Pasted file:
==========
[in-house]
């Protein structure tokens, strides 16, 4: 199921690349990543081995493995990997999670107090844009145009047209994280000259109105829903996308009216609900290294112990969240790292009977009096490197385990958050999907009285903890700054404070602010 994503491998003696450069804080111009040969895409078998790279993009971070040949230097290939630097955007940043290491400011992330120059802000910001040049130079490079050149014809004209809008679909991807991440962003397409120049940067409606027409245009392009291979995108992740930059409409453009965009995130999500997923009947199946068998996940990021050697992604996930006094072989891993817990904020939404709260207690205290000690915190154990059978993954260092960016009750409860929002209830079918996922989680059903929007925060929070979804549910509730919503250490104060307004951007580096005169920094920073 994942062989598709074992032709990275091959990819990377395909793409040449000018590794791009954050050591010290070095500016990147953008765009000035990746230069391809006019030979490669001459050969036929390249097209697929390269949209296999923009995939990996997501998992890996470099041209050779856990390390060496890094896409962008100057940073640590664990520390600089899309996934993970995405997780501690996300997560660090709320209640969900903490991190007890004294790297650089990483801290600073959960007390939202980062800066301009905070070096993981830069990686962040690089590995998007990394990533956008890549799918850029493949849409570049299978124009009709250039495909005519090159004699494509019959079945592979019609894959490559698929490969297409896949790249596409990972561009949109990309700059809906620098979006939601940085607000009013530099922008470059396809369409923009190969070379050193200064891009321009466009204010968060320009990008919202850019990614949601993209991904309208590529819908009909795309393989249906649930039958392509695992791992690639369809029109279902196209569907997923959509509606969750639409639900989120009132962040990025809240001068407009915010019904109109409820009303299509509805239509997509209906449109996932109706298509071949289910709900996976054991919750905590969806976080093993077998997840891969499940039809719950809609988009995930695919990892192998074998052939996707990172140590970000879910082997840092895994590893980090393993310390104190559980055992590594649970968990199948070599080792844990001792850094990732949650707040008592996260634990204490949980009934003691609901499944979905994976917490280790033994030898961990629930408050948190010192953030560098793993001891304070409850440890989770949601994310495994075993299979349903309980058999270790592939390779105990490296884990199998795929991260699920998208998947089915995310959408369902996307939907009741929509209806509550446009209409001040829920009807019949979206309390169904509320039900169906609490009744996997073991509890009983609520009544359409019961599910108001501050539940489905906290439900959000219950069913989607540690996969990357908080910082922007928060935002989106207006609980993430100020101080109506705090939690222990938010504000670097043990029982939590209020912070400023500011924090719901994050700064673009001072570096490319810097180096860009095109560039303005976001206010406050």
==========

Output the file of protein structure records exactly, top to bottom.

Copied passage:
[in-house]
């Protein structure tokens, strides 16, 4: 199921690349990543081995493995990997999670107090844009145009047209994280000259109105829903996308009216609900290294112990969240790292009977009096490197385990958050999907009285903890700054404070602010 994503491998003696450069804080111009040969895409078998790279993009971070040949230097290939630097955007940043290491400011992330120059802000910001040049130079490079050149014809004209809008679909991807991440962003397409120049940067409606027409245009392009291979995108992740930059409409453009965009995130999500997923009947199946068998996940990021050697992604996930006094072989891993817990904020939404709260207690205290000690915190154990059978993954260092960016009750409860929002209830079918996922989680059903929007925060929070979804549910509730919503250490104060307004951007580096005169920094920073 994942062989598709074992032709990275091959990819990377395909793409040449000018590794791009954050050591010290070095500016990147953008765009000035990746230069391809006019030979490669001459050969036929390249097209697929390269949209296999923009995939990996997501998992890996470099041209050779856990390390060496890094896409962008100057940073640590664990520390600089899309996934993970995405997780501690996300997560660090709320209640969900903490991190007890004294790297650089990483801290600073959960007390939202980062800066301009905070070096993981830069990686962040690089590995998007990394990533956008890549799918850029493949849409570049299978124009009709250039495909005519090159004699494509019959079945592979019609894959490559698929490969297409896949790249596409990972561009949109990309700059809906620098979006939601940085607000009013530099922008470059396809369409923009190969070379050193200064891009321009466009204010968060320009990008919202850019990614949601993209991904309208590529819908009909795309393989249906649930039958392509695992791992690639369809029109279902196209569907997923959509509606969750639409639900989120009132962040990025809240001068407009915010019904109109409820009303299509509805239509997509209906449109996932109706298509071949289910709900996976054991919750905590969806976080093993077998997840891969499940039809719950809609988009995930695919990892192998074998052939996707990172140590970000879910082997840092895994590893980090393993310390104190559980055992590594649970968990199948070599080792844990001792850094990732949650707040008592996260634990204490949980009934003691609901499944979905994976917490280790033994030898961990629930408050948190010192953030560098793993001891304070409850440890989770949601994310495994075993299979349903309980058999270790592939390779105990490296884990199998795929991260699920998208998947089915995310959408369902996307939907009741929509209806509550446009209409001040829920009807019949979206309390169904509320039900169906609490009744996997073991509890009983609520009544359409019961599910108001501050539940489905906290439900959000219950069913989607540690996969990357908080910082922007928060935002989106207006609980993430100020101080109506705090939690222990938010504000670097043990029982939590209020912070400023500011924090719901994050700064673009001072570096490319810097180096860009095109560039303005976001206010406050």